What scares me is the fact that people actually watch this garbage and take it as legit information. Not only does this prove that our society is a massive disappointment, but it also clearly portrays that most of it doesn’t even want to improve our current lackluster state. Instead they want to tune into Jenny’s amazingly intelligent chemistry and biomedical lessons about not drinking milk because it’s basically smoking a joint.

    Ironically, they take advice from someone who doesn’t know how to pronounce any of the parts in her own body, and instead refers to them as (Iraq, Iran, Rambo, Kings, and Chefs.) Uh let me pawse wile my brane recuvers frum duh maccive waive uv stoopidity dat jus gone thru it.

    Actually, I don’t think I need to rant any longer, it’s just making me more angry.

    Kudos to society and Oprah for entrusting their youth’s now shitty future in Jenny’s hands.

  70. #70 Corina Becker
    May 19, 2009

    I watched all of the video. ow ow ow!

    I’m not a scientist, and I just managed to pass high school science class, but I can tell that what Jenny says is complete stupidity. That kind of says a lot.
    Also, notice how she couldn’t remember all that she was going to say, and kept having to look at the Mac’s screen? Several times, even, she was looking down and obviously reading. I’d make a blond joke about not even being able to remember her own drivel, but that’ll be an insult to blonds. (I even question whether she’s a real blond)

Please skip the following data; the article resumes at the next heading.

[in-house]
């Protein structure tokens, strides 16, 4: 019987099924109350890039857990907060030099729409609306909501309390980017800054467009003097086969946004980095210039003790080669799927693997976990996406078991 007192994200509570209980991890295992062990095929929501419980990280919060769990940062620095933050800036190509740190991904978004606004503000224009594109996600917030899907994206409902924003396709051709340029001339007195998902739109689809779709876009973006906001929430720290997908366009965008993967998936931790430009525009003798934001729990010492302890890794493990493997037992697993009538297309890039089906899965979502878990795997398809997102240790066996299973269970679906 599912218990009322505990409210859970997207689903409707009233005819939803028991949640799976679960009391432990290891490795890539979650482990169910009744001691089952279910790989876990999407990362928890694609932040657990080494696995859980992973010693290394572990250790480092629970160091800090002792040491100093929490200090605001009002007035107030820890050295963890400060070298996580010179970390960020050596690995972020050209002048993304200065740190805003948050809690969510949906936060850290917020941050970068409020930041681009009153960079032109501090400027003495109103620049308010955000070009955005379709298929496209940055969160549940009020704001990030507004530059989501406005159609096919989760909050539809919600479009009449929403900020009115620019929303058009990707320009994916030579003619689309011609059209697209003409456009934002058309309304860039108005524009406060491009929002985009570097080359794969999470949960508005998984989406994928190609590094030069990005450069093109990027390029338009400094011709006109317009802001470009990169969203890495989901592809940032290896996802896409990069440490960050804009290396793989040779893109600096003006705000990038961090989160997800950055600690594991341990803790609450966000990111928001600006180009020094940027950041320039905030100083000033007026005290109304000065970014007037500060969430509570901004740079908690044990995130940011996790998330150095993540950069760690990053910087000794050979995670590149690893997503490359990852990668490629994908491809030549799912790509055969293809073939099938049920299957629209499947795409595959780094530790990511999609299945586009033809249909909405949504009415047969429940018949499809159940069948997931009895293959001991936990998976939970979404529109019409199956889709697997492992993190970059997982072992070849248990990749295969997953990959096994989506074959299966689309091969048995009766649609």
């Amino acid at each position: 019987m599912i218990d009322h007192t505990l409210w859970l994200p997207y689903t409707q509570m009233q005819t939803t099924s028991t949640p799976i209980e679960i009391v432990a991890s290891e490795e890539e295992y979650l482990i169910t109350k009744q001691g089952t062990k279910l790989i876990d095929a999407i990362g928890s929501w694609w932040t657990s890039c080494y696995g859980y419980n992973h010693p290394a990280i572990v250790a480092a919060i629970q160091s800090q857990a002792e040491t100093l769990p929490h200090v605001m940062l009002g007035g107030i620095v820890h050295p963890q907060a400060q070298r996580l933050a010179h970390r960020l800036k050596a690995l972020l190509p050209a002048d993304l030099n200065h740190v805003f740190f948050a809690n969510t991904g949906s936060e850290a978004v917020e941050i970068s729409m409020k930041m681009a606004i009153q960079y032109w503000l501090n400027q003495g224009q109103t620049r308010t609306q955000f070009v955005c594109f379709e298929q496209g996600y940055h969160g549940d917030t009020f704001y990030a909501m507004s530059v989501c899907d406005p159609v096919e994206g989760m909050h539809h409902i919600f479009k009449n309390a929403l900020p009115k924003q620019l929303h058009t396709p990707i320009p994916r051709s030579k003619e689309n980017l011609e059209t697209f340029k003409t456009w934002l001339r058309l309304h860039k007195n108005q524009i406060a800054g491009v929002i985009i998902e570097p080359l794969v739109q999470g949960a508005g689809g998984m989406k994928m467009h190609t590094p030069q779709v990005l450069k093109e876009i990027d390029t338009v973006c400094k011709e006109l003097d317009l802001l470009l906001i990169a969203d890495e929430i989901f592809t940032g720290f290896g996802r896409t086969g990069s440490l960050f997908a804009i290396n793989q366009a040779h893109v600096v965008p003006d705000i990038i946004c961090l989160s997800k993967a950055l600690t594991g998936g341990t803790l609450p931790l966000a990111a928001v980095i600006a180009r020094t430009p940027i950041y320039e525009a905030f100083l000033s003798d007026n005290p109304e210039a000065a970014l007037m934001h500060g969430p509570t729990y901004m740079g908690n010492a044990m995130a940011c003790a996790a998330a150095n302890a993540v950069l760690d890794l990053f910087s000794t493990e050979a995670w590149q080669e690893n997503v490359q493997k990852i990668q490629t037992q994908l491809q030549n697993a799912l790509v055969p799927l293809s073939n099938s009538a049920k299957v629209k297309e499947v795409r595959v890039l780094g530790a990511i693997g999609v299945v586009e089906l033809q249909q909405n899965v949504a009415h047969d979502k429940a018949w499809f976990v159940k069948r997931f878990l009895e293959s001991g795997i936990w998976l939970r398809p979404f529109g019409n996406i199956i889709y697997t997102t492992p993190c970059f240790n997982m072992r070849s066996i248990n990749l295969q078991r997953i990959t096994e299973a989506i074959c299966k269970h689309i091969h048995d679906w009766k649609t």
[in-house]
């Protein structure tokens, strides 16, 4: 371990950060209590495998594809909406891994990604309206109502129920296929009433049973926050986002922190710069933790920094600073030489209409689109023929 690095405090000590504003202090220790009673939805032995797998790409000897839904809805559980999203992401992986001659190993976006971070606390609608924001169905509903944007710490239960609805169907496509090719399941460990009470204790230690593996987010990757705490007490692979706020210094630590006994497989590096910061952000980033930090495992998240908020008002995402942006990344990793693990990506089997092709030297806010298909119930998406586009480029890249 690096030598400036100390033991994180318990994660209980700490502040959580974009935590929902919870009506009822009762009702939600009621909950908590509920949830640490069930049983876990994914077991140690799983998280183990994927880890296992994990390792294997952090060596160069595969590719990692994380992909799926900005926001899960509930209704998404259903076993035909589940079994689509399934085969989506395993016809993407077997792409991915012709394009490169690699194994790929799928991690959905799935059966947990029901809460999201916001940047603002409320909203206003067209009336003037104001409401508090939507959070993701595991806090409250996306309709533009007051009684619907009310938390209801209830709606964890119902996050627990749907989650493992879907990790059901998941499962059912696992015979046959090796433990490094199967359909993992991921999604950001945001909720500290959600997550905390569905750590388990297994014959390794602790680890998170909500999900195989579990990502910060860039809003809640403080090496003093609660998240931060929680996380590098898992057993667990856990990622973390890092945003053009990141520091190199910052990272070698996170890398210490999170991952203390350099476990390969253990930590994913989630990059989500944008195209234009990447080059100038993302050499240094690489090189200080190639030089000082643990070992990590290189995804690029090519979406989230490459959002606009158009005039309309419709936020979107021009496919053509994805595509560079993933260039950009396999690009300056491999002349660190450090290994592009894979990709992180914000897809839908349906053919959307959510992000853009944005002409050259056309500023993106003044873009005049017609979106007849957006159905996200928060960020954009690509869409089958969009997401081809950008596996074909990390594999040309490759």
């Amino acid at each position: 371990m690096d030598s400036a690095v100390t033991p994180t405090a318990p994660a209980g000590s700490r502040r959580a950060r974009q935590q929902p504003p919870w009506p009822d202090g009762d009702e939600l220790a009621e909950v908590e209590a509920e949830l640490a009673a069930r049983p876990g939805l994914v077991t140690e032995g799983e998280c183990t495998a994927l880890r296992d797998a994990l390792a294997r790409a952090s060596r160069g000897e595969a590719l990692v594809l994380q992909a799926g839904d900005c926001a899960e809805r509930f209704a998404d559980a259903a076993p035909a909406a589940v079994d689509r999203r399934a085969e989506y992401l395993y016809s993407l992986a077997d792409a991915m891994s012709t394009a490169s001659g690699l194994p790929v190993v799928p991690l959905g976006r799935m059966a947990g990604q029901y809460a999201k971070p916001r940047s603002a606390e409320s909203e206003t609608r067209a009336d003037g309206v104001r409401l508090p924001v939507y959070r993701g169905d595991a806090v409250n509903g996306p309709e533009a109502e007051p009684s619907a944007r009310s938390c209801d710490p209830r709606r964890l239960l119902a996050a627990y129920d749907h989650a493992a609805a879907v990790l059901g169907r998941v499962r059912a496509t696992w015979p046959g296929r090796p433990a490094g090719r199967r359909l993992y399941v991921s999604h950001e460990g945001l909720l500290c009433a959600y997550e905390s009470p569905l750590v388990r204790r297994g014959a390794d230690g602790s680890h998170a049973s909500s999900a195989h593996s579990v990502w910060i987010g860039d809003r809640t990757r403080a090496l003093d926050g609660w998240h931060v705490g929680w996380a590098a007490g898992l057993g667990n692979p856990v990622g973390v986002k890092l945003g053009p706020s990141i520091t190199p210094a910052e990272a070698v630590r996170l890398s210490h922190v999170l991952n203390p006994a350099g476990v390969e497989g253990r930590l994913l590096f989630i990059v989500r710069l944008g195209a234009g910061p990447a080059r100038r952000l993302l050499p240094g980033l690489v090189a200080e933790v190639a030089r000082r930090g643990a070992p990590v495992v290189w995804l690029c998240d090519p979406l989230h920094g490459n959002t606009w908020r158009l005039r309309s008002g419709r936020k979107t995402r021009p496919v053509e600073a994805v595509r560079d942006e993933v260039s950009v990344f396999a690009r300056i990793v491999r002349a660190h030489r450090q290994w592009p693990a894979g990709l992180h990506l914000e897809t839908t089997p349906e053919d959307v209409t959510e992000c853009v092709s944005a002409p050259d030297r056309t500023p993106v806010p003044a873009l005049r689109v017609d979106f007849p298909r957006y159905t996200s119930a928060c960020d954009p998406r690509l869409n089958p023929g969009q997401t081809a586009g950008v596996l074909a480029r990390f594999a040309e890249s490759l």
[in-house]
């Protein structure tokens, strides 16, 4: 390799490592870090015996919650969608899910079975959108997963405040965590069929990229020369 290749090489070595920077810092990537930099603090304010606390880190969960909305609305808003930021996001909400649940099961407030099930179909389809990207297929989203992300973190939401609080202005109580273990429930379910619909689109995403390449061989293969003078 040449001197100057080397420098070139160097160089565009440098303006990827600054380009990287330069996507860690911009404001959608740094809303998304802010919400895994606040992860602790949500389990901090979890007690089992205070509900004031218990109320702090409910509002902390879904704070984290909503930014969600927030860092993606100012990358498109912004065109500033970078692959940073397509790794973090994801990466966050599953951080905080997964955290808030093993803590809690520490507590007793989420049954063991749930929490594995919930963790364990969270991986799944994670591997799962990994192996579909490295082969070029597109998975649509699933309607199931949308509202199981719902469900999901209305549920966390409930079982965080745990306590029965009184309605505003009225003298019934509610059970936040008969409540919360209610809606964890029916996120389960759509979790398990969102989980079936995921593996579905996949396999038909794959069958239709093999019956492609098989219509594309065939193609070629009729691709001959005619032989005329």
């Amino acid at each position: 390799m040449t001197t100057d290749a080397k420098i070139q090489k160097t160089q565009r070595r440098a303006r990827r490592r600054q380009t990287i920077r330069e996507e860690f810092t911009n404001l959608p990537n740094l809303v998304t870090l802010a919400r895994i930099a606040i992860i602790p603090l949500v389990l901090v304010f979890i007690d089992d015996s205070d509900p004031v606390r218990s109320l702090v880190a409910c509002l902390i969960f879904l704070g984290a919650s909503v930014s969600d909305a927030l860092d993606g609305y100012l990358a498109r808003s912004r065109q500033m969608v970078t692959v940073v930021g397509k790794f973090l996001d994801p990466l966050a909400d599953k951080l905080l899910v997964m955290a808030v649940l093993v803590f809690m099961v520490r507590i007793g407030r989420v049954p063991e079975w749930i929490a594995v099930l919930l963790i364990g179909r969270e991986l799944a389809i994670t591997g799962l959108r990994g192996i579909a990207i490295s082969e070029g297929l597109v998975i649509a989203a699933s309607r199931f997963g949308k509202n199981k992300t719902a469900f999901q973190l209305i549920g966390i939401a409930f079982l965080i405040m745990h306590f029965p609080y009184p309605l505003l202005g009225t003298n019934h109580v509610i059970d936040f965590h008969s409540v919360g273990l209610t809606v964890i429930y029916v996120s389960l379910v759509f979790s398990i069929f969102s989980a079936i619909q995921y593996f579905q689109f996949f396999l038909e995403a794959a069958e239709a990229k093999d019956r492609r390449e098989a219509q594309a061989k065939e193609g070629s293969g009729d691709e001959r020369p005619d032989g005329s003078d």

Honestly, the only worthwhile thing she says in the entire video is to keep positive thinking. Which is true. In any sort of tough situation, it is best to keep a positive outlook, and for too long has ASD been surrounded by negative thinking.

    Wait. Evan had seizures? Seizures aren’t a part of autism. How is that explained?

  71. #71 James Sweet
    May 19, 2009

    @Corina Becker: Actually, she is not a real blond, and in fact if you check her blog right now, you will see that she admits putting “toxins” in her hair to achieve blondness.

    So if we suspend disbelief for a moment and accept the “toxins gambit”… the only conclusion we are left with is that Jenny McCarthy feels that having a stylish hair color is MORE IMPORTANT than preventing the deaths of children.

    Well. “Alrighty, then,” as her husband would have once said…

  72. #72 Jennifer B. Phillips (aka Danio)
    May 19, 2009

    Well, here’s an opportunity to influence Jenny’s content:

    https://www.oprah.com/plugform.jsp?plugId=1985511&referer=http://www.oprah.com/index

    I’m not overly optimistic, but it’s probably worth a shot.

  73. #73 Corina Becker
    May 19, 2009

    @James Sweet.

    Yeah, I saw that on her blog. It’s completely hypocritical of her.

    ick, this leads me to believe that Jenny McCarthy is proof of natural selection at work. Unfortunately, I’m sure that it’s going to harm a lot of people.

    @Danio